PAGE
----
CityViews: New York’s EDC Prez Reacts to Fears About Tech’s Impact on the City

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Mayor Bill de Blasio visits the Google New York offices in 2016 to discuss the company’s expansion in New York City.

Re “CityViews: New York Can’t Afford to Become Silicon Valley East” (Op-ed, March 12):

Ms. Cleveland’s op-ed on New York’s evolving tech economy warns that our city could soon face problems that have long plagued Silicon Valley, most notably the exclusion of women and people of color from accessing good-paying jobs. Make no mistake: the de Blasio administration is dead-set against having this happen. But we also can’t afford to ignore the economic reality that technology is the gateway to the future. If we don’t adapt and innovate, New York’s best days will be behind us.

That is why we are all in on creating the country’s most dynamic, inclusive tech sector while simultaneously investing in our greatest asset: our people.

Whenever we speak to tech executives looking to establish a New York presence, they cite the city’s diversity as its biggest draw. It is our competitive advantage, making us the anti-Silicon Valley rather than Silicon Valley East.

By leaning into our diversity rather than downplaying it, we’ve seen major players like Google and Facebook doubling down on their New York presence. But our tech sector extends far beyond these companies’ Manhattan offices; it is at the center of every single one of our core industries, from finance to fashion to food distribution. New York tech has also evolved to propel our existing industries forward. Ed-tech companies are shaping how students learn, ad-tech companies are changing how brands share their stories, and health-tech companies are revolutionizing how patients access care.

Our job in city government is to safeguard both what makes New York unique and makes companies want to settle here: more than 200 languages spoken, more foreign-born immigrants than people in Chicago, and more opportunities for people to live their own American Dream.

To do this, we have made it non-negotiable that jobs created in tech are open to everyone, not just those with MBAs or master’s in engineering. Today, 44 percent of tech jobs don’t require a college degree. It is now this administration’s job to connect New Yorkers with these roles, regardless of their background or where in the city they live.

To that end, we have started initiatives like the Tech Talent Pipeline, which recruits New Yorkers across the five boroughs and teaches them in-demand skills. We have committed to doubling the number of CUNY computer science graduates, and are developing a strong pipeline of homegrown talent in emerging fields like cybersecurity. And last August, the city council worked with NYCHA to launch a pilot program that would provide extensive IT training to residents, who would then be placed in the tech workforce.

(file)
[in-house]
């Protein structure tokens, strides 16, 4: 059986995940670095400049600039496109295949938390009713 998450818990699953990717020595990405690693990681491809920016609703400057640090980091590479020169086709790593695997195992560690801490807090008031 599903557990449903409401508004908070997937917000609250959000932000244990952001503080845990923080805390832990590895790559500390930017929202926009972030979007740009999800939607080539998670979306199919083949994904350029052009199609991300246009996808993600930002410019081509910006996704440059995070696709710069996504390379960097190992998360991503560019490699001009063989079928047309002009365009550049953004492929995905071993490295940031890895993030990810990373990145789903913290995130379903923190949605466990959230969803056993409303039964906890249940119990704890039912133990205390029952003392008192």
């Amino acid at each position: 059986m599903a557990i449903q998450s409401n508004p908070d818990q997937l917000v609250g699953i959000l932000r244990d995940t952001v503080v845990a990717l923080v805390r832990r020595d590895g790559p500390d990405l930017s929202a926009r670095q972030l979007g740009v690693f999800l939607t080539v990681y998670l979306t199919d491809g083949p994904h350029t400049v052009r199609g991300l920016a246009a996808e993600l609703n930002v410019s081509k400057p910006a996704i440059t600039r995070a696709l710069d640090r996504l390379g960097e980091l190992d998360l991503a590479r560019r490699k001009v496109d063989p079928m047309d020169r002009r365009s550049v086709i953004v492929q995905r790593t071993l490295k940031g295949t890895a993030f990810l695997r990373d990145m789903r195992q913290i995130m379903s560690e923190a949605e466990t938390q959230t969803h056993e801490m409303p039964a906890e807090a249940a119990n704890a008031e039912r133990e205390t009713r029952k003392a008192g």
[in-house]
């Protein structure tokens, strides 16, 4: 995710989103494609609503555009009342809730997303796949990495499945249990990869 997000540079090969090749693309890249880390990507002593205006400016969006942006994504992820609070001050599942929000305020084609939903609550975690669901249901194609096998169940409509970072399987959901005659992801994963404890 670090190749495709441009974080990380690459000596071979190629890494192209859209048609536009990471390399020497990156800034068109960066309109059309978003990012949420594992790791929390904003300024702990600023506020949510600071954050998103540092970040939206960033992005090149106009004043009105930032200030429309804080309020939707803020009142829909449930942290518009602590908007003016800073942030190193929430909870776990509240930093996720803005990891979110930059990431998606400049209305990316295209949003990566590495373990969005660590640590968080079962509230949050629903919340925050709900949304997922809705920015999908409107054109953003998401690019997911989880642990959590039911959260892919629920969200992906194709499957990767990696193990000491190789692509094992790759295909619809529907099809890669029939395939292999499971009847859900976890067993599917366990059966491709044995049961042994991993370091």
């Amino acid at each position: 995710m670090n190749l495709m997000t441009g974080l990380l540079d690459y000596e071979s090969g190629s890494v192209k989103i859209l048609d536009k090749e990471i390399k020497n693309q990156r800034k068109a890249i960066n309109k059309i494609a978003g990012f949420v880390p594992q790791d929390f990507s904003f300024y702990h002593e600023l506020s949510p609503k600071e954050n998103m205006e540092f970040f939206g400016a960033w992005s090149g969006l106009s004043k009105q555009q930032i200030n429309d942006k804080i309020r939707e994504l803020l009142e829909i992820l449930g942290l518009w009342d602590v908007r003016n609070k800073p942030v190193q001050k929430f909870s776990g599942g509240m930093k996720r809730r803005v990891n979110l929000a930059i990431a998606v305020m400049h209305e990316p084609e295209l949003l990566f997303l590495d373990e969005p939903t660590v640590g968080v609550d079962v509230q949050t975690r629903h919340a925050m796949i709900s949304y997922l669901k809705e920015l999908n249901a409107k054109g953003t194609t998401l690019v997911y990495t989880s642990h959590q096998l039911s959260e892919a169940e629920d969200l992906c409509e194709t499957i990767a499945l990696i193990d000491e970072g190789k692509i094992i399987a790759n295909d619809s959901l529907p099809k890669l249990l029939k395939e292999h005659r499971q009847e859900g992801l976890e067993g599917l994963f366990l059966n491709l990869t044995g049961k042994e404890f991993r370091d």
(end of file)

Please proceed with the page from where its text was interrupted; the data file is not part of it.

We know outreach strategies like these work. While there is still much work to be done, gender and ethnic representation at New York tech companies far surpass those in the Bay Area.

We are also making sizable investments in affordable housing, a key strategy in curbing gentrification. Mayor de Blasio’s commitment to build or secure 300,000 affordable homes by 2026 will have a tremendous impact on alleviating the city’s rising cost of rent. To put this figure in context, the entire city of San Francisco has only 387,000 total units. We are essentially building an entire “affordable San Francisco” within our city. New York knows its population projections and is adapting accordingly, rather than San Francisco’s strategy of prioritizing historic preservation over people.

New York will never become a one-industry monoculture. Instead, we will continue to set a new precedent for what an inclusive tech economy can achieve, while lifting more New Yorkers into the middle-class.

James Patchett is the president and CEO of the New York City Economic Development Corporation

One thought on “CityViews: New York’s EDC Prez Reacts to Fears About Tech’s Impact on the City

  1. New York City is too big to ever have tech or anything else dominate it the way tech dominates cities like San Francisco and Seattle. You talk about middle-class jobs. NYC under deBlasio has done nothing to retain the thousands of well-paying middle-class back office finance and IT jobs that have fled NYC for NJ and the southern cities. My neighbor’s IT job with a large lower Manhattan based international bank moved to Whippany, NJ. The commute from SI to Whippany is grueling so he moved his family to NJ. Another neighbor’s NYC-based finance job moved to North Carolina.

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